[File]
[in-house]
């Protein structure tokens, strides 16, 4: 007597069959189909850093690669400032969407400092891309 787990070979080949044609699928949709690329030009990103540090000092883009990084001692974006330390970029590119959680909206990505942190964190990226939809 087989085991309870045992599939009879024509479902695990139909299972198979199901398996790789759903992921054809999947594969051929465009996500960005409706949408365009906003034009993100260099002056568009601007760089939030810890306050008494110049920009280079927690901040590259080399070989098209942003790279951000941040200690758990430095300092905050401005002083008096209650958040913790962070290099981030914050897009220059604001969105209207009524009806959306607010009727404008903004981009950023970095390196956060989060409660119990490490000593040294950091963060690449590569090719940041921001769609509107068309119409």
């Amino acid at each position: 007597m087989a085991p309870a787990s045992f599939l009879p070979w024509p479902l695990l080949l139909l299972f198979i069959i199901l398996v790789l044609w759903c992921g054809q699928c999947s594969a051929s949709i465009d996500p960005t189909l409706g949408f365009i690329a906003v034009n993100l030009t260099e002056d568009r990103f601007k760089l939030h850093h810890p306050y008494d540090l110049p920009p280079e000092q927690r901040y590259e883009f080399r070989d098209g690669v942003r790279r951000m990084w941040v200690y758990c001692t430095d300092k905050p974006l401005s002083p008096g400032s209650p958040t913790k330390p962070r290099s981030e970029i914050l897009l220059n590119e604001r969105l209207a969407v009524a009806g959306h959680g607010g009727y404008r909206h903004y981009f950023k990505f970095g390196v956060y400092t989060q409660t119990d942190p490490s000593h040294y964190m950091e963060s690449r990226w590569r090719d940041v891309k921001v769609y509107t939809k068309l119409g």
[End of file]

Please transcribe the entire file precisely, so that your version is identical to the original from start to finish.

[in-house]
């Protein structure tokens, strides 16, 4: 007597069959189909850093690669400032969407400092891309 787990070979080949044609699928949709690329030009990103540090000092883009990084001692974006330390970029590119959680909206990505942190964190990226939809 087989085991309870045992599939009879024509479902695990139909299972198979199901398996790789759903992921054809999947594969051929465009996500960005409706949408365009906003034009993100260099002056568009601007760089939030810890306050008494110049920009280079927690901040590259080399070989098209942003790279951000941040200690758990430095300092905050401005002083008096209650958040913790962070290099981030914050897009220059604001969105209207009524009806959306607010009727404008903004981009950023970095390196956060989060409660119990490490000593040294950091963060690449590569090719940041921001769609509107068309119409």
């Amino acid at each position: 007597m087989a085991p309870a787990s045992f599939l009879p070979w024509p479902l695990l080949l139909l299972f198979i069959i199901l398996v790789l044609w759903c992921g054809q699928c999947s594969a051929s949709i465009d996500p960005t189909l409706g949408f365009i690329a906003v034009n993100l030009t260099e002056d568009r990103f601007k760089l939030h850093h810890p306050y008494d540090l110049p920009p280079e000092q927690r901040y590259e883009f080399r070989d098209g690669v942003r790279r951000m990084w941040v200690y758990c001692t430095d300092k905050p974006l401005s002083p008096g400032s209650p958040t913790k330390p962070r290099s981030e970029i914050l897009l220059n590119e604001r969105l209207a969407v009524a009806g959306h959680g607010g009727y404008r909206h903004y981009f950023k990505f970095g390196v956060y400092t989060q409660t119990d942190p490490s000593h040294y964190m950091e963060s690449r990226w590569r090719d940041v891309k921001v769609y509107t939809k068309l119409g």